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An "Ace in the Hole," a small home business, is a great way to make money, save on taxes, and protect yourself ... in case the you know what hits the you know where.
Ready for action? No need to spend thousands on computers, furniture, and office supplies. Here's how to set up a cheap shop:
1. Start with what you've already got. In 1984, when Nancy and I started teaching people how to save money on their debts, we worked off the proverbial dining room table. Our office equipment consisted of a portable typewriter, circa 1970, our trusty rotary phone, a few sheets of carbon paper, and two old file cabinets topped by an inexpensive hollow door.
Bricks or cinder blocks, coupled with planks of wood, make great book shelves (and that college dorm look is so nostalgic). Last year, some of our boards and bricks finally gave way to two large, homemade bookcases.
2. Do the second hand ruse. Stop at garage sales, flea markets, auctions, and thrift shops, for particularly great buys on used furniture, and other large items. (The bigger they are, the harder they are to sell.)
A big plastic shirt display case, with 9 cubicles, cost us $1 at a garage sale 8 years ago. Even though we had no idea how we'd use it, the price was sure right. So we tied it to the roof of the car. Today, it holds newsletter back issues.
3. Search out born again electronics, like phones, fax machines, and copiers. Ideally, you want ones that used to live in large corporate offices, and still work, or have been refurbished. They'll be sturdier, have more features, and serve you better ... at the same or lower cost ... than a brand new machine that's marketed for the home office.
If you're lucky, there's a "materials exchange" nearby -- a clearinghouse for these essentially discarded goodies, as well as for used office furniture. When we needed a "new" used phone system, we called Jill Gruber, of the Hudson Valley Materials Exchange (845-795-5507).
Jill didn't have one, but she sent us to another warehouse in Albany, which had a great array of salvaged office equipment. We bought an ITT phone system that way more than fit the bill ... for 50 bucks ... a far cry from the $1,500 or so we had been quoted for other less sophisticated, albeit used systems.
4. Play tossed ... and found. For years, I've been a proud "dumpster diver," street scavenger, and recycling bin raider, regularly finding a treasure trove of discarded ... but eminently usable items. I've recently gleaned a file cabinet, a Samsonite attaché case, a Hoover vacuum cleaner, 2 wheelbarrows, and a matched set of 4 chairs -- plus most of the 50 or so magazines I look at, every month.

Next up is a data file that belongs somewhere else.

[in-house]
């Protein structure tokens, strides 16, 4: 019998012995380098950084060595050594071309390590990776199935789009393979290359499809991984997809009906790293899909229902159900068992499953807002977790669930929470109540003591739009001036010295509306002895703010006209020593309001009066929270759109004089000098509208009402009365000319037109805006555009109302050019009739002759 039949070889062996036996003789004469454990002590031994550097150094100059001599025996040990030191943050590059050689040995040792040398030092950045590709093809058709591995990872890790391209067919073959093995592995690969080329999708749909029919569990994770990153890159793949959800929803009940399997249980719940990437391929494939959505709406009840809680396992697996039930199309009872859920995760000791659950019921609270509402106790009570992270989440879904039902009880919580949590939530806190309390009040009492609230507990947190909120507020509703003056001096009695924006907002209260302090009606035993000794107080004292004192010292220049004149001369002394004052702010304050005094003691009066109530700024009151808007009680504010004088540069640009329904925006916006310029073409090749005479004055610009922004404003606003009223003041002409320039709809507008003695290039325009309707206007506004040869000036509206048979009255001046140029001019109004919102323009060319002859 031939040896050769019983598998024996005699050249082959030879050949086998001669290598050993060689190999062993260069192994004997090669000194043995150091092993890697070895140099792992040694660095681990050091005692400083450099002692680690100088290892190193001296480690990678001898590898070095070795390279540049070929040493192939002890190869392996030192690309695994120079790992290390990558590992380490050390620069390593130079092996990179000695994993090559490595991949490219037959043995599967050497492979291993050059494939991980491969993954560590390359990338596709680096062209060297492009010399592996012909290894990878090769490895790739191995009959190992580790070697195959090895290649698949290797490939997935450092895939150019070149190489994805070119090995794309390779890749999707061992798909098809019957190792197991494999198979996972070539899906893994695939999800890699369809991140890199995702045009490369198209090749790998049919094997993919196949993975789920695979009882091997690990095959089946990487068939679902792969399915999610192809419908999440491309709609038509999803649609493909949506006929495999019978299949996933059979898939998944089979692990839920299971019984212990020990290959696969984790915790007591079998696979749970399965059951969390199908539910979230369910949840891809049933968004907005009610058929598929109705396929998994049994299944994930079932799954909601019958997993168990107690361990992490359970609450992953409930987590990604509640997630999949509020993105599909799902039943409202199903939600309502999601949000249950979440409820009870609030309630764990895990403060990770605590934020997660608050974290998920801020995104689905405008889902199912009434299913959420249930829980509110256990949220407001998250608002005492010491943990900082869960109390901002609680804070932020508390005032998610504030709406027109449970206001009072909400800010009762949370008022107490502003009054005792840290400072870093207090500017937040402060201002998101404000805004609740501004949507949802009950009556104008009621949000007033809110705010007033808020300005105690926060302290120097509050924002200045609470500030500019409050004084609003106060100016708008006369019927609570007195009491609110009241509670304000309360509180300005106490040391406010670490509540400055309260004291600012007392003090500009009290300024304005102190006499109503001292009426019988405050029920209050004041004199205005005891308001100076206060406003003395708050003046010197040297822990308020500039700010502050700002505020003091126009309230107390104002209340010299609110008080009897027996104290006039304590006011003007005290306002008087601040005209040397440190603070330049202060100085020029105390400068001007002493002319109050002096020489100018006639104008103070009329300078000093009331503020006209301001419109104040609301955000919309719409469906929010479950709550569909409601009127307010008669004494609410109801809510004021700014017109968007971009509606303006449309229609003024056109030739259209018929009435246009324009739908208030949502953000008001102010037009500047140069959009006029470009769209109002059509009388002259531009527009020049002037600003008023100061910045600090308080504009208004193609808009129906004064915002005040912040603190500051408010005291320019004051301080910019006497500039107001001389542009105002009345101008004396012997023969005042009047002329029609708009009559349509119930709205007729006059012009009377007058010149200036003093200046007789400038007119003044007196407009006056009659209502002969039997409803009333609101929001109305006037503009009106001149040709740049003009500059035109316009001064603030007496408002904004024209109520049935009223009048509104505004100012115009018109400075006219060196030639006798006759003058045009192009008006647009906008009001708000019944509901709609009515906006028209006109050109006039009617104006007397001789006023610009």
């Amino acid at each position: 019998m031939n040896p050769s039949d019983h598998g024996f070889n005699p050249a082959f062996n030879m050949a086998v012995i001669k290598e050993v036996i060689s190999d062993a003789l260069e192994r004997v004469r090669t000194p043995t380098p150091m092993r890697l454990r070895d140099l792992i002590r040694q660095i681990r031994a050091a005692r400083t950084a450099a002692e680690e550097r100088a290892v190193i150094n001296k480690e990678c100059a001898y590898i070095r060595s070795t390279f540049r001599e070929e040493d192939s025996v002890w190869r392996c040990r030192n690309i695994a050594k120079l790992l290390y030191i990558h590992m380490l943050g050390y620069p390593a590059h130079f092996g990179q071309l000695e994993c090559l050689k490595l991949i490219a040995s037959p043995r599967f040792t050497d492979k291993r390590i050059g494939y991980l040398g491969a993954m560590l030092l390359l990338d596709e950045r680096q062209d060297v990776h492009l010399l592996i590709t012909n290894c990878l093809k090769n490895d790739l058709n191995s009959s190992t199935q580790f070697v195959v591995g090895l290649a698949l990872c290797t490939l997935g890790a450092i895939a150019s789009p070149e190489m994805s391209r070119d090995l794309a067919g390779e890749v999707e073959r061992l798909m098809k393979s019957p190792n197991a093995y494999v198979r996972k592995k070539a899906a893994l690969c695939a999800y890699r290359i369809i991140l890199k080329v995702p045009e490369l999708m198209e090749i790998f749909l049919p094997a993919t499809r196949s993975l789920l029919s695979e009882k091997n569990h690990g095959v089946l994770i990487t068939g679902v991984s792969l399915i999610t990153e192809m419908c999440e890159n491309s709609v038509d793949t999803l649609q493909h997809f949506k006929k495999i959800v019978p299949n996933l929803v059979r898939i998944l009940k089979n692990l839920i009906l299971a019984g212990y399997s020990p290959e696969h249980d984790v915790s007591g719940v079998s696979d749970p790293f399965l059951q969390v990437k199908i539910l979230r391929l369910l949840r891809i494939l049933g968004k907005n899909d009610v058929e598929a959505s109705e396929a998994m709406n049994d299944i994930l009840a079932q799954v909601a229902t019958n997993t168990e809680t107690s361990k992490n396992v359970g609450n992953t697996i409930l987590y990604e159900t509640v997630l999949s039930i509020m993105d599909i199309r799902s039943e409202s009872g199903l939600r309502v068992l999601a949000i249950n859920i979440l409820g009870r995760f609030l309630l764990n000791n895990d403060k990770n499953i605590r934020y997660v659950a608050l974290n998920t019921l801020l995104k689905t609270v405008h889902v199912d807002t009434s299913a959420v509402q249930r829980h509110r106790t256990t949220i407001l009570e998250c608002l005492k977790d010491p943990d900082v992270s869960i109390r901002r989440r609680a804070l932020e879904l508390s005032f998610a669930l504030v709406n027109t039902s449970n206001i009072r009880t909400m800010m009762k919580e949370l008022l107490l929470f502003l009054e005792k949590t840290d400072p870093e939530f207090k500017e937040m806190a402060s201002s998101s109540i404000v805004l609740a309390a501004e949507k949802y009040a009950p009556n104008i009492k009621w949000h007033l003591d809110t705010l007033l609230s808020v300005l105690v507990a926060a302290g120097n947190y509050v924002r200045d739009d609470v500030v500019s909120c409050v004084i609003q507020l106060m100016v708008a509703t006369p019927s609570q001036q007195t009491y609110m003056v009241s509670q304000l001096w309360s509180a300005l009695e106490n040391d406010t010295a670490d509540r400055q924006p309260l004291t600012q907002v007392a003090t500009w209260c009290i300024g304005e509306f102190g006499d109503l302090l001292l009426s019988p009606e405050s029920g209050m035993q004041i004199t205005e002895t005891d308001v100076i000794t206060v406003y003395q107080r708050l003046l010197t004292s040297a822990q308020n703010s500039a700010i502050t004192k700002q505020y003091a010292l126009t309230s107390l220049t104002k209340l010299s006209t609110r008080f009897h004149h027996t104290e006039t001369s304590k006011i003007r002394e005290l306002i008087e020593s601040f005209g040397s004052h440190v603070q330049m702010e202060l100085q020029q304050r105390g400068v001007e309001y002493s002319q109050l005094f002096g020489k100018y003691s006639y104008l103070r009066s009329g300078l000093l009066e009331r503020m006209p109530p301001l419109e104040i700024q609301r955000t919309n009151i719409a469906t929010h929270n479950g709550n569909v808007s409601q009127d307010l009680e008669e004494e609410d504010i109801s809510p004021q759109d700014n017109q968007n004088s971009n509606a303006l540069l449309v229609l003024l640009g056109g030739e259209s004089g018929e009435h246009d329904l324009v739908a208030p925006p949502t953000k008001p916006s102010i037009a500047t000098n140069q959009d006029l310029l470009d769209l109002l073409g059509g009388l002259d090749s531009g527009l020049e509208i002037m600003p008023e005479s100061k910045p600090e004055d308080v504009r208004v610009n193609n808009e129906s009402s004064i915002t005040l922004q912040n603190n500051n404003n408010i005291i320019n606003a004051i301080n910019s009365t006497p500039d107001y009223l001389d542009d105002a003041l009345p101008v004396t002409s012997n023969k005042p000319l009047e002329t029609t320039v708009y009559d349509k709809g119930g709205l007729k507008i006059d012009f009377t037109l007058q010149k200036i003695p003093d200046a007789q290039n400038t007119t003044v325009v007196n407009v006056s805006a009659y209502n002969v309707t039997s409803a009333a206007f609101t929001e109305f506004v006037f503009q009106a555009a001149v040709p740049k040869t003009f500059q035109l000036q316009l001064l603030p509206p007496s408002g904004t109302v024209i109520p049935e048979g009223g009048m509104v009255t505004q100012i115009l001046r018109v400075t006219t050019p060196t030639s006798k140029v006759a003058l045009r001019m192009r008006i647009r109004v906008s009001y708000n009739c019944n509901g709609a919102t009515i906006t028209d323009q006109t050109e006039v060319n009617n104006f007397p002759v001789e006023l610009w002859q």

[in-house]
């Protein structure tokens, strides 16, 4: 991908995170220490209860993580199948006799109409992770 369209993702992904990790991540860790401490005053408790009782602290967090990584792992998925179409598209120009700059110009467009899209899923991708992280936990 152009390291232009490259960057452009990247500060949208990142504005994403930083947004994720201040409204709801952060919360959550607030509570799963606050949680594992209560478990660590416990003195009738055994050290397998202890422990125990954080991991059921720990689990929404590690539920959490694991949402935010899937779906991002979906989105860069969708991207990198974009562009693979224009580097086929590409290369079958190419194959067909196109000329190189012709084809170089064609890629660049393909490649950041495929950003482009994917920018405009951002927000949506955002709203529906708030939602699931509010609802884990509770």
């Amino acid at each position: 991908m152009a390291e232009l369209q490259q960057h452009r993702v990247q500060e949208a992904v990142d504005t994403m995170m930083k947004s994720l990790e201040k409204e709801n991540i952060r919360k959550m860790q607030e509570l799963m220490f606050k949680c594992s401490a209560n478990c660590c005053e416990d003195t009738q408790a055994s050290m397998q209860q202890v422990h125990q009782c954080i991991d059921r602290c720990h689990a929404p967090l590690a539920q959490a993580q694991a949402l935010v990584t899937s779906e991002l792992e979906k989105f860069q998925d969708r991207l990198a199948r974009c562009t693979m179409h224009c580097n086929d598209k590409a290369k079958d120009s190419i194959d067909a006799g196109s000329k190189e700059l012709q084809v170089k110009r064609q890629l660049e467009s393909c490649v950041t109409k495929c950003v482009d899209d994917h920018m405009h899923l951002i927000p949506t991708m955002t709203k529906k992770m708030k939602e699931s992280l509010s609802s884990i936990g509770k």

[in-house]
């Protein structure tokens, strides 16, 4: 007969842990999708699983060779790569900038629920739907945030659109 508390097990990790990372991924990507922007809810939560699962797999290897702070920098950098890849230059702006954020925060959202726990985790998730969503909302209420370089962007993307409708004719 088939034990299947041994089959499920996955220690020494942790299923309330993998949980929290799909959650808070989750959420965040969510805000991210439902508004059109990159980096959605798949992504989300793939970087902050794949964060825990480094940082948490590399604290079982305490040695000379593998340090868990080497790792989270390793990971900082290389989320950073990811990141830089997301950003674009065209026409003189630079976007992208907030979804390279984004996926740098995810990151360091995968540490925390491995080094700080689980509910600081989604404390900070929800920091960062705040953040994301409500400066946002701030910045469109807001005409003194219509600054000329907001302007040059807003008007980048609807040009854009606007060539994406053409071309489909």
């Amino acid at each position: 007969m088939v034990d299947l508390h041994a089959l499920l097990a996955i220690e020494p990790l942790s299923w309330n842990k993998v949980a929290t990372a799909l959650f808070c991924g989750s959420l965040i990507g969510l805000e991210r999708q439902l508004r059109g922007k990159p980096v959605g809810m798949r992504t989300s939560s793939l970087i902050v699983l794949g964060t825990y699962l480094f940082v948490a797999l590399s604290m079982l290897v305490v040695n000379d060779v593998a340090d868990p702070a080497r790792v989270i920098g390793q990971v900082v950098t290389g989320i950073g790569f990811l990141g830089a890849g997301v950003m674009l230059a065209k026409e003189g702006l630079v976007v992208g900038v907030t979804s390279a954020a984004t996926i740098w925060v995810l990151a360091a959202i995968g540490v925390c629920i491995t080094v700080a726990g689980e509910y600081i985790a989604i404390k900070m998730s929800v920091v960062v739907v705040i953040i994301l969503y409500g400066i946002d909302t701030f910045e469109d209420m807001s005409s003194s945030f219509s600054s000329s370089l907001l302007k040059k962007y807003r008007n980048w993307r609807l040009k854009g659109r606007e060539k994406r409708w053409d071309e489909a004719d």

5. Start with a "chron" file. Instead of an elaborate data base or filing system, we keep copies of every letter and fax that goes out of here, in chronological order, in one central location. In most cases, we don't bother with any other files. We'd forget what we called them, anyway.
6. Perform silicon surgery. When you finally catch up to your computer's speed, upgrade your machine, instead of replacing it. Think of your computer system as if it were a stereo, with components that can be easily changed, and replaced with inexpensive generic parts.
7. Gratefully accept donations. While we will always mourn the loss of our good friend, and great supporter, Roger Darby, we've remembered him every time we use the file cabinets, printer, and financial calculator we inherited when he died in 1987. Then there's the fax machine, portable phone, and VCR, all from my brother, Alan ... as well as the bookcase loaned by our #1 researcher, Marcy Ross.
8. Barter a bit. Maybe your neighbor, the writer, would help with a flyer for your childcare business ... in exchange for some free babysitting. Need business stationery? Swap your service! Find a computer-savvy friend with a desktop publishing program, who can design you some.
9. Be picky. Comparison shop for everything, including office supplies. Here in the boonies, we compare catalog prices -- from Quill (800-789-1331), Viking (800-421-1222), Reliable (800-735-4000), and Office Max (800-788-8080). If you call for their catalogs, avoid some of the deluge ... ask that your name not be sold, rented, or traded.
10. Befriend your major suppliers. Most of our printing is done by Johnny's Ideal Printing, in nearby Hudson, NY, where our jobs are usually rushed through, to help make up for how far behind schedule we always are. We let Johnny et al. know how much we appreciate their efforts ... and try to steer business in Johnny's direction. To wit: Booklet and newsletter publishers would be wise to call Johnny's for a price quote: 518-828-6666.
11. Know when it pays to spend more. Priority Mail, at $3.95, sometimes costs us a bit more than first class, but we think it's more reliable, faster, and gentler on the goods than regular mail or UPS. Besides, since the Post Office gives us the Priority envelopes for free, we save the 20 cents an order that we once spent on jiffy bags.